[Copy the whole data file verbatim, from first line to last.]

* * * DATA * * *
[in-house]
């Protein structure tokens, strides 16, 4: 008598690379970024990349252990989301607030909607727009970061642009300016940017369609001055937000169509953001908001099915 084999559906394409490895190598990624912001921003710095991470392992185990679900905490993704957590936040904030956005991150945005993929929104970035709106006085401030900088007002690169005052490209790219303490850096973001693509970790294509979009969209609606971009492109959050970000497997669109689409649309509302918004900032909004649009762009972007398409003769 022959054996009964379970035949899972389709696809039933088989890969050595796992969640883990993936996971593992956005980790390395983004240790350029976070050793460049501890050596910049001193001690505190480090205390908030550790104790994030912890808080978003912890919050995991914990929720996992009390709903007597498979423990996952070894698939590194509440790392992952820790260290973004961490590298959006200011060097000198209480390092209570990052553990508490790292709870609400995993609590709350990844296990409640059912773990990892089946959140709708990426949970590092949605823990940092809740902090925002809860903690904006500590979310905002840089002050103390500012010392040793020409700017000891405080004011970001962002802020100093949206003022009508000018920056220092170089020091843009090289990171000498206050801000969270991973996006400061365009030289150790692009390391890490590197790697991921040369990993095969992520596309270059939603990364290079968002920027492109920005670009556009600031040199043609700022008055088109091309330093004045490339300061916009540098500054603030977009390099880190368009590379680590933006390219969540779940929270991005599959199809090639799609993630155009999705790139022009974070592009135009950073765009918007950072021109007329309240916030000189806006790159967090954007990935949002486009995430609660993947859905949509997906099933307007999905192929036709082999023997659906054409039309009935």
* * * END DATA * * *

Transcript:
[in-house]
């Protein structure tokens, strides 16, 4: 008598690379970024990349252990989301607030909607727009970061642009300016940017369609001055937000169509953001908001099915 084999559906394409490895190598990624912001921003710095991470392992185990679900905490993704957590936040904030956005991150945005993929929104970035709106006085401030900088007002690169005052490209790219303490850096973001693509970790294509979009969209609606971009492109959050970000497997669109689409649309509302918004900032909004649009762009972007398409003769 022959054996009964379970035949899972389709696809039933088989890969050595796992969640883990993936996971593992956005980790390395983004240790350029976070050793460049501890050596910049001193001690505190480090205390908030550790104790994030912890808080978003912890919050995991914990929720996992009390709903007597498979423990996952070894698939590194509440790392992952820790260290973004961490590298959006200011060097000198209480390092209570990052553990508490790292709870609400995993609590709350990844296990409640059912773990990892089946959140709708990426949970590092949605823990940092809740902090925002809860903690904006500590979310905002840089002050103390500012010392040793020409700017000891405080004011970001962002802020100093949206003022009508000018920056220092170089020091843009090289990171000498206050801000969270991973996006400061365009030289150790692009390391890490590197790697991921040369990993095969992520596309270059939603990364290079968002920027492109920005670009556009600031040199043609700022008055088109091309330093004045490339300061916009540098500054603030977009390099880190368009590379680590933006390219969540779940929270991005599959199809090639799609993630155009999705790139022009974070592009135009950073765009918007950072021109007329309240916030000189806006790159967090954007990935949002486009995430609660993947859905949509997906099933307007999905192929036709082999023997659906054409039309009935």